Steve had one more idea.  He suggested I talk to David Knight with Kreussler, Inc., a German Chemical Company that came to the US in the 1990’s bringing their technology to the US Dry Cleaning Industry.  David is an expert in both dry cleaning and professional wet cleaning processes.  “Both powder and liquid clean quite effectively,” David told me.  “There is really no measurable difference.”  I asked about the claim of liquid detergent being effective on food and greasy or oily stains.  He reaffirmed what I already knew --- that oil and grease readily dissolve in the dry cleaning process, not in water.

Having said all of that, I’d like to answer my question – which is better at cleaning?  It sounds like it’s a draw.  Just use what you like and what works best for you.  For more information about laundry detergent, check out our Helpful Hints section.

Tuesday, February 10, 2015

Home Dryer Maintenance

According to the National Fire Protection Association, washers and dryers were involved in 1 of every 22 home structure fires reported to US fire departments in 2006-2010.  They go on to report that of the estimated 16,800 reported US home structure fires involving washers or dryers, clothes dryers accounted for 92% of the fires.  Here’s the one we wanted to emphasize: the leading cause --- failure to clean.

Mike Taylor, Managing Partner of A Cleaner World – Roanoke, recently told me that around 10% of the fire restoration jobs he handles are related to home dryer fires.  “What usually happens is that the trapped lint will catch fire,” he explained. “With the ones we’ve dealt with recently, the fire has been contained to the laundry room area.  But it creates a smoldering sooty mess that floats throughout the house.  It settles on drapes, bedspreads, furniture, and sometimes gets into closets.”

Since getting into the fire restoration business some 10 years ago, Mike has been more diligent about simple home maintenance like properly cleaning his home dryer.  Here’s what he does at his home, and he recommends that everyone follow these tips:

• Clean the dryer lint screen after each load.
• Routinely clean the vent exhaust from your dryer.  Pull the dryer out, detach the hose and use a shop-vac to vacuum the lint out of the tube as well as from the back of your dryer.  Go outside and remove any built up lint from the exterior vent.  (A good way to make sure there isn’t a clog is to go outside to the exterior vent when the dryer is running to make sure there is plenty of air coming out.  If not, odds are there is a buildup of lint.)
• Never leave your dryer running while you are gone.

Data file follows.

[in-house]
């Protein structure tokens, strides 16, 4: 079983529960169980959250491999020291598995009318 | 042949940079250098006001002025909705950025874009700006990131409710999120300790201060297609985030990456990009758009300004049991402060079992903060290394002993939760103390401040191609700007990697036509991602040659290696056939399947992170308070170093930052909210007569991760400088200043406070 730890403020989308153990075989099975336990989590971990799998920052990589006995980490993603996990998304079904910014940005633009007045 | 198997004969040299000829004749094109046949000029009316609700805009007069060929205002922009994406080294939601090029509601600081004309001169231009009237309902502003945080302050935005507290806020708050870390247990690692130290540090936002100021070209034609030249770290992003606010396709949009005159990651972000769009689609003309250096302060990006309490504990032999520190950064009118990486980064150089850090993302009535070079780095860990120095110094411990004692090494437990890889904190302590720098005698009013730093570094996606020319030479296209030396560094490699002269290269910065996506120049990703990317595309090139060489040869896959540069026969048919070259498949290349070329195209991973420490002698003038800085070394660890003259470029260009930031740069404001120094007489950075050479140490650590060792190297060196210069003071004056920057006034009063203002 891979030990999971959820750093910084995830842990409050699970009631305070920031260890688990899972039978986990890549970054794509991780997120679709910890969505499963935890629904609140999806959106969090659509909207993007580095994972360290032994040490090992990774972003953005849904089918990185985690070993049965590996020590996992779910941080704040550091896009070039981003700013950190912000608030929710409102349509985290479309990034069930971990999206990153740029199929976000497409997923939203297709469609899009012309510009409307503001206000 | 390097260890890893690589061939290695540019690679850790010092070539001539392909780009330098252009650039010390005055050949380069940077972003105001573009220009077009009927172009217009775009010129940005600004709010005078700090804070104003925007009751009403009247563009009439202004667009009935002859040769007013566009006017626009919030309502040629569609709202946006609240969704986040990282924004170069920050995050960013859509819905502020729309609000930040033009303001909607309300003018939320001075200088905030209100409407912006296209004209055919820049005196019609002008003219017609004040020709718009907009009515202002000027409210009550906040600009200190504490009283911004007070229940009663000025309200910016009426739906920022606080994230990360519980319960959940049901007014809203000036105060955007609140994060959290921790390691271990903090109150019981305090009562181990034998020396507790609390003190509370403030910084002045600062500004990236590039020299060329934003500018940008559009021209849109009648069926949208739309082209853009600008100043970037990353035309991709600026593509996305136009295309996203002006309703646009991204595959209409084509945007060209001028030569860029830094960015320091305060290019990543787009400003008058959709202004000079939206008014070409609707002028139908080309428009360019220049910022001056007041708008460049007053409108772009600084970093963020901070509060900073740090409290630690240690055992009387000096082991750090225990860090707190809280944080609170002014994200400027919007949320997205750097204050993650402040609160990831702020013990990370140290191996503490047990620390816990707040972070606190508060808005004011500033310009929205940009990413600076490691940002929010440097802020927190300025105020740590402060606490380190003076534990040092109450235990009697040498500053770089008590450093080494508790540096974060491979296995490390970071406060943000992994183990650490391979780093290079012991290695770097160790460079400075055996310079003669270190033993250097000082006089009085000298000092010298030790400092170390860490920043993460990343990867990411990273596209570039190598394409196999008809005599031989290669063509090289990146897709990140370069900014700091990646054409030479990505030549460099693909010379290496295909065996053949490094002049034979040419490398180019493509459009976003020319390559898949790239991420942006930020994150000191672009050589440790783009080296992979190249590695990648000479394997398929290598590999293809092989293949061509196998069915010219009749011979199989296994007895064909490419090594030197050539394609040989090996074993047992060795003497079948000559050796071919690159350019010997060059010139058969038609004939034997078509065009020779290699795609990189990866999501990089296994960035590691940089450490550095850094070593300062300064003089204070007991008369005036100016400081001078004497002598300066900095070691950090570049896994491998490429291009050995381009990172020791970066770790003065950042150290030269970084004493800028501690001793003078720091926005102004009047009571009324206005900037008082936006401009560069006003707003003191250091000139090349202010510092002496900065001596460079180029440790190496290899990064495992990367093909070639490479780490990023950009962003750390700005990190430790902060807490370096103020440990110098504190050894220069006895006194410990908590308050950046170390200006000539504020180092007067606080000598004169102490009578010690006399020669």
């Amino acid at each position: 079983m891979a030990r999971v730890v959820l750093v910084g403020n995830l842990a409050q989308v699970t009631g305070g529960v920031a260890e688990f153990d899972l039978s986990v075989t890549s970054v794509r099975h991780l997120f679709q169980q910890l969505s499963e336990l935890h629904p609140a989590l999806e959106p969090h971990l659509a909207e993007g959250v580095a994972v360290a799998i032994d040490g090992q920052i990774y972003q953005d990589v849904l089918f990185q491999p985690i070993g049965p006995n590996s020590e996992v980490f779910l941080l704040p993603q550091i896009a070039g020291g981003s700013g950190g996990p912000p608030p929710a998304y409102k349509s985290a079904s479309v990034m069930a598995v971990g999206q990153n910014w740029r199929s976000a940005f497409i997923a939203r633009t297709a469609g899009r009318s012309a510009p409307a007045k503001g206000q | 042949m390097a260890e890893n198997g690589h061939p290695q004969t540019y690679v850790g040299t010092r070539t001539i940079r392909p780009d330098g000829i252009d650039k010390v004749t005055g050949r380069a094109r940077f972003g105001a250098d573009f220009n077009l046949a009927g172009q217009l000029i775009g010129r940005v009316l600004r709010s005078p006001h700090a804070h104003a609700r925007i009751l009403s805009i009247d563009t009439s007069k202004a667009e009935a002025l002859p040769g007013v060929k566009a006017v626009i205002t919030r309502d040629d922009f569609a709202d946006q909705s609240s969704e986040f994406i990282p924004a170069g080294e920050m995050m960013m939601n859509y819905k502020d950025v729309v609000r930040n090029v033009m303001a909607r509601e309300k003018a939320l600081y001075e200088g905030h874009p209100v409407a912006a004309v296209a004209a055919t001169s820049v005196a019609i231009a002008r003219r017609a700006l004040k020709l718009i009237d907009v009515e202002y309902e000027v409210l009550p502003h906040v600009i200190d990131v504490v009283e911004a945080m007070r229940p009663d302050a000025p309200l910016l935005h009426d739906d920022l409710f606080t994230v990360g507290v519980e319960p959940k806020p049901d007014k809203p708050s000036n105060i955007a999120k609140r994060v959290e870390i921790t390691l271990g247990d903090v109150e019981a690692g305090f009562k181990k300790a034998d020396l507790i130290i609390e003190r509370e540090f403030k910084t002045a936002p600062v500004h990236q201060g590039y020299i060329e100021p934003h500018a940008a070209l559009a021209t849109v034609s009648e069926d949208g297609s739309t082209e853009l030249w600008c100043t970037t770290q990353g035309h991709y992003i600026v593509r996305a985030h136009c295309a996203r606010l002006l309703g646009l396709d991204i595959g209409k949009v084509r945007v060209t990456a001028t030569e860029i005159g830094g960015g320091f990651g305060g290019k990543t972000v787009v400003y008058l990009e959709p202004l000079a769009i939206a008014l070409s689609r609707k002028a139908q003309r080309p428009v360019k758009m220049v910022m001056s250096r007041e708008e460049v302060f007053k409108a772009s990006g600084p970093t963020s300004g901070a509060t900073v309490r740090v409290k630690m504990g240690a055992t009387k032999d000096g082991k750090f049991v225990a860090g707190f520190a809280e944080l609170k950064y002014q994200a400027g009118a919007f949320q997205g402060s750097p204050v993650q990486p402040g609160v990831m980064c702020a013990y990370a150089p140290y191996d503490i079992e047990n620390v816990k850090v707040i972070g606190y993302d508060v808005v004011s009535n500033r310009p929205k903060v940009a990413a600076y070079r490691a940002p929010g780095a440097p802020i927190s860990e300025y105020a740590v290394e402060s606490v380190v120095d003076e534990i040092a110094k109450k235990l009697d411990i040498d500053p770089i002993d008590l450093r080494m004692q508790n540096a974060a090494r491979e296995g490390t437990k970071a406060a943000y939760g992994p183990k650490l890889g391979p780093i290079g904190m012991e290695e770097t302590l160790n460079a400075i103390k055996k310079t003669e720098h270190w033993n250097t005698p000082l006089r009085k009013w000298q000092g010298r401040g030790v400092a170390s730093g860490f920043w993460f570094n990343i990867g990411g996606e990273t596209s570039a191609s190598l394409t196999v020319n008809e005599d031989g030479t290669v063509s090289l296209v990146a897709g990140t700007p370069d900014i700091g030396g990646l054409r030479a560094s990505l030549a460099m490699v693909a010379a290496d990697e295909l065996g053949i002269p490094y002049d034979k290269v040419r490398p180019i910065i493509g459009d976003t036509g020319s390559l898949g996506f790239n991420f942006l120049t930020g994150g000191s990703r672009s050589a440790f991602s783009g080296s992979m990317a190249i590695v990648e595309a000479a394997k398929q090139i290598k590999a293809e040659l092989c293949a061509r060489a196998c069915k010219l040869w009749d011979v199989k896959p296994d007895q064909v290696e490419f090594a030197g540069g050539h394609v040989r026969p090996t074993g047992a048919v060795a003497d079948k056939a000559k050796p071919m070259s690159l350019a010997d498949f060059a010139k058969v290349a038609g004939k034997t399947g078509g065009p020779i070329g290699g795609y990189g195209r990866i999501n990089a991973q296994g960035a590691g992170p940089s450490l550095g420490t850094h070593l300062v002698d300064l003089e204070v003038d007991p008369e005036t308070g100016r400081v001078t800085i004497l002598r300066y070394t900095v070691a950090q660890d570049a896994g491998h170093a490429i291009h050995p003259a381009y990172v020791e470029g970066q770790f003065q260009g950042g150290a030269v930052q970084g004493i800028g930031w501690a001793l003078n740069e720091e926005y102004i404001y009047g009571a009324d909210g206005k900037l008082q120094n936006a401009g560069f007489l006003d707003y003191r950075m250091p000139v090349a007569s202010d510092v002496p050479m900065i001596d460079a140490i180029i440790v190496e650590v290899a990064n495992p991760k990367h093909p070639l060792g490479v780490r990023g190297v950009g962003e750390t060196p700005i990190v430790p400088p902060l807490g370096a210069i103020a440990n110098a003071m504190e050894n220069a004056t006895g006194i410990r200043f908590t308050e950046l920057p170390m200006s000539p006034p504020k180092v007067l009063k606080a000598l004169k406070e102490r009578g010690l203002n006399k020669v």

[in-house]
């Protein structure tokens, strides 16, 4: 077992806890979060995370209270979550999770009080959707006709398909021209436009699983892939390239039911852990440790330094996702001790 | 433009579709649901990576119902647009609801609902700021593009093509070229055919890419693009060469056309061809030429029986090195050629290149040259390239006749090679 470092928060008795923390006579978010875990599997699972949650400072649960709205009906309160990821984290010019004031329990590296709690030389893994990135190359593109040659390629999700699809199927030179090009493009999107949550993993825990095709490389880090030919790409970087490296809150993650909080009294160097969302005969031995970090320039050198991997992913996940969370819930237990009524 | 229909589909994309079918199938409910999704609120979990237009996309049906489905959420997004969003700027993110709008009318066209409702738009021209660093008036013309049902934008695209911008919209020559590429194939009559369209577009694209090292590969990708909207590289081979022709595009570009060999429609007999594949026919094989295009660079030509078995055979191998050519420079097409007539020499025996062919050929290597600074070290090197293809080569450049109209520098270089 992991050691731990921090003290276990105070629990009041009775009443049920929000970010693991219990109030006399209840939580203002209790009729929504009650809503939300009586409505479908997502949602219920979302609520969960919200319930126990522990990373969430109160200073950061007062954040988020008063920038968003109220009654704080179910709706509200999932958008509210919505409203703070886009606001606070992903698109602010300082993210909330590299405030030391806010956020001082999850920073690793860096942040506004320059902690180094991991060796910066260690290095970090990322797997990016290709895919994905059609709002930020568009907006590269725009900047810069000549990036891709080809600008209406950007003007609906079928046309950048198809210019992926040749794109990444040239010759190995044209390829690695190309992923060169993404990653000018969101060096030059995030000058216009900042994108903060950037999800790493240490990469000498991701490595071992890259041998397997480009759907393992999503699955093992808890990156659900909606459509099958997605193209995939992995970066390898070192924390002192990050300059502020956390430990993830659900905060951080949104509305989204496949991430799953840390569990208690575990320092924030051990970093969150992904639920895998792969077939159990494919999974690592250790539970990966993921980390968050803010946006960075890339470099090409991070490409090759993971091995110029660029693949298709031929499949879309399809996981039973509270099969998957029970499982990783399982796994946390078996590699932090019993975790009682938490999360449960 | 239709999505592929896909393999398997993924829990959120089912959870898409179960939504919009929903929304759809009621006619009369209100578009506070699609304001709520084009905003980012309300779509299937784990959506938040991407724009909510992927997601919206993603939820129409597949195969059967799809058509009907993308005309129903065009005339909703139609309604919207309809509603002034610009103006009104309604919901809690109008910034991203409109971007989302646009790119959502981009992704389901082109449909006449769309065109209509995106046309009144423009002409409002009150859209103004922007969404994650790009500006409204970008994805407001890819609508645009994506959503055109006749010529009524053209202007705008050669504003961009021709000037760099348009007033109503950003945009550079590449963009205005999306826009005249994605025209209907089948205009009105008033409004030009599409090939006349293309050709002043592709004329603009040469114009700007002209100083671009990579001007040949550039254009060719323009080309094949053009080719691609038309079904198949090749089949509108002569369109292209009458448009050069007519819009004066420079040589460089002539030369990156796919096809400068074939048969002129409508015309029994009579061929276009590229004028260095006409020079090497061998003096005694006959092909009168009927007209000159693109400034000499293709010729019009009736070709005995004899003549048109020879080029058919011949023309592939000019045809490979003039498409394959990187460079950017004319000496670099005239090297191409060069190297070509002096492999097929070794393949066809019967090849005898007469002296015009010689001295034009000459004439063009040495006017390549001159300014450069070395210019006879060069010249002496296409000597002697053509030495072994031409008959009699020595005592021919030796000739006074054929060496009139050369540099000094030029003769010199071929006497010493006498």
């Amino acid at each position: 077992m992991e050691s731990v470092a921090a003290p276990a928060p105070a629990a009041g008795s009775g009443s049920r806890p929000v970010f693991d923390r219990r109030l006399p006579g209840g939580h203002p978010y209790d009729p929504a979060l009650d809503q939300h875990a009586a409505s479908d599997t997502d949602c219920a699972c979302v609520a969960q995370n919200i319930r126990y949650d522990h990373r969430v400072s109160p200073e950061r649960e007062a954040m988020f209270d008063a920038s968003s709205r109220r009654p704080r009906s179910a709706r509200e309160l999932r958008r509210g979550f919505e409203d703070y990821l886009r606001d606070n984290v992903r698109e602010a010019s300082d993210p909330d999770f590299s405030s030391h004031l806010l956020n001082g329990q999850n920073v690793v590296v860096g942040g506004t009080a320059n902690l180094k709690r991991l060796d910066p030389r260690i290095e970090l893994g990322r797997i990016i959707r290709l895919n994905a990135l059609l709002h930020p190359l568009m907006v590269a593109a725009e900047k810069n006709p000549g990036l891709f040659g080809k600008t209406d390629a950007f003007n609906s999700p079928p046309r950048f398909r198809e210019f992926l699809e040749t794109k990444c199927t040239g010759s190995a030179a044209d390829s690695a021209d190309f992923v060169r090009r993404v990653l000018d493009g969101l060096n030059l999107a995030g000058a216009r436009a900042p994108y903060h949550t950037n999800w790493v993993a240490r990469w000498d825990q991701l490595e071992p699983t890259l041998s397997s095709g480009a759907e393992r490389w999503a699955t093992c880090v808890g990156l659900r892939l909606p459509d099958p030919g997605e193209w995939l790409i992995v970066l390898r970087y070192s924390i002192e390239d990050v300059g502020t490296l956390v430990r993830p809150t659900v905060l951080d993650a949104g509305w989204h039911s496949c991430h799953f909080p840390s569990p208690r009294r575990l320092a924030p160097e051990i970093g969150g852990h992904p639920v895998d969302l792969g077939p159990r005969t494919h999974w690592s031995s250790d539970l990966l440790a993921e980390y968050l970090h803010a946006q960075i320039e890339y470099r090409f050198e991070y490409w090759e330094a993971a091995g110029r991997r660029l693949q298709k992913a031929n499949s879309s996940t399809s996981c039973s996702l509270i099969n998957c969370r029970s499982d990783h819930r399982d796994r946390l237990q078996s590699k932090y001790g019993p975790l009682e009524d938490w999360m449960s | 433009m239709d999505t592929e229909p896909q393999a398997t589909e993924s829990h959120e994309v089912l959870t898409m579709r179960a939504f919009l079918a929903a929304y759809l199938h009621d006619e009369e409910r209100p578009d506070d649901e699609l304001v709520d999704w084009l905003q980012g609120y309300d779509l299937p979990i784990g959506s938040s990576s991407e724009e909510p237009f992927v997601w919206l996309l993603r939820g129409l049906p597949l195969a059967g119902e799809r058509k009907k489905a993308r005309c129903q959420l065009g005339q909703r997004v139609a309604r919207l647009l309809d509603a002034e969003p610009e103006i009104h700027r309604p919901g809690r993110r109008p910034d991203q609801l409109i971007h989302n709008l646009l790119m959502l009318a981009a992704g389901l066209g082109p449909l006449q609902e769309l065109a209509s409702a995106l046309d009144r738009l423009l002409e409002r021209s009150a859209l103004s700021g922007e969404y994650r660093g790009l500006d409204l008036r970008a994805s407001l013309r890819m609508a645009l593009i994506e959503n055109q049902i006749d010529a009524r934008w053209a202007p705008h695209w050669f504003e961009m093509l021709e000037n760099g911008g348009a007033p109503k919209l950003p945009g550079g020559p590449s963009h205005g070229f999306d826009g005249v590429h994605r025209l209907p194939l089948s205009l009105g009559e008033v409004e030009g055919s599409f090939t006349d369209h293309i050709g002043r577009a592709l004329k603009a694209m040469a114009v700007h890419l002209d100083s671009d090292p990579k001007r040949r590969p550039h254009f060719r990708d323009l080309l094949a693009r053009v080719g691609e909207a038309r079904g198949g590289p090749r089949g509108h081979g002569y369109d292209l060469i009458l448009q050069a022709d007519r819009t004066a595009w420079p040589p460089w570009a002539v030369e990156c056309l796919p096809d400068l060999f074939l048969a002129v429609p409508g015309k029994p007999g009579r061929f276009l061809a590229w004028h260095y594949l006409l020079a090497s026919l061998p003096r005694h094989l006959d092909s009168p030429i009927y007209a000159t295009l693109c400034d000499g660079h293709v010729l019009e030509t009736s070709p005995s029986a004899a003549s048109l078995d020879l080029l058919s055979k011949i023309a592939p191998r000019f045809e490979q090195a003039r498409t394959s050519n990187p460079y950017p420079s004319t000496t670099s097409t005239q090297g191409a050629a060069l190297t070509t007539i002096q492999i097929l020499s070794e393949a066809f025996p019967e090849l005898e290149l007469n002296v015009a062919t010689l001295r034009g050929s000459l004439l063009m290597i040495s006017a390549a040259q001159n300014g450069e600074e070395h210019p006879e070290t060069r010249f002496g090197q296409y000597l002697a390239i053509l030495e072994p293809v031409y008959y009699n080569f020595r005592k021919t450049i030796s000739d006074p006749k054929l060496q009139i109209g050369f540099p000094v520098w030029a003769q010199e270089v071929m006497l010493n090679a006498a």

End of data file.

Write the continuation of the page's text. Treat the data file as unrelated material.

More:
• Install a smoke detector in or near your laundry room.

“Cleaning the vent exhaust is one of those jobs that tends to get put off,” said Mike.  I admit that we don’t give it the attention it deserves.  But the nice thing about sharing this sort of information is that it is a good reminder to me.  I am going to clean my dryer vent right now.  For more information about caring for your home dryer, check out our Helpful Hints section.

Wednesday, February 4, 2015

Making Your Bed - Properly

I am convinced that my mom was in the military in another life.  Here’s why I think that: she is so incredibly particular about how the bed is made.  All beds, not just the one she sleeps in.  I really want to try and draw you a mental picture of just how tight and precise they are.  Not only can you bounce a quarter off any bed in my parent’s house, but get under the covers and lay on your back – and your toes will curl down.

Here’s how she taught me to make a tidy bed:

• Knowing how particular she is about her bed, step one surprises me.  She actually uses a fitted sheet on the mattress.  But the corners must match perfectly, and there should be no wrinkles.
• Next goes the flat sheet. First, be sure the finished side is facedown so that it looks nice when you pull the sheets back.  Line the top of the sheet up with the top of the mattress and the middle fold with the center of the bed.  Then make it smooth all the way to the bottom, tucking the end between the mattress and box springs.  No bunching allowed – the sheet lays flat between the mattress and box springs.
• Next – hospital corners.  Go to one side of the end of the bed.  Take the sheet draping from the side about a foot from the end of the bed.  Lift it up almost creating a V and tuck the lower drape under the mattress.  Repeat on the other side.
• The blankets are done using the same method as the flat sheet.
• The comforter or duvet varies according to the type of bed and cover.  Her golden rule - it must look smooth and nice. 
• Sleeping pillows are put in the pillow cases and are aligned properly so that the corners match and there is no bunching.  Always place the hem side of the pillow case facing out.  Top with any decorative pillows.

I’m not sure how her method developed.  This is the process I’ve always known.  I follow it – mostly.  But I do have to admit that my beds aren’t so precise and tight.  According to Martha Stewart, my mom has it right, and she insists that this tight, tucked in method helps her get the perfect night’s sleep.  My husband, on the other hand, disagrees.  In fact, whenever he sleeps in a bed she’s made, the first thing he does before crawling into bed is pull the flat sheet and blankets out at the bottom.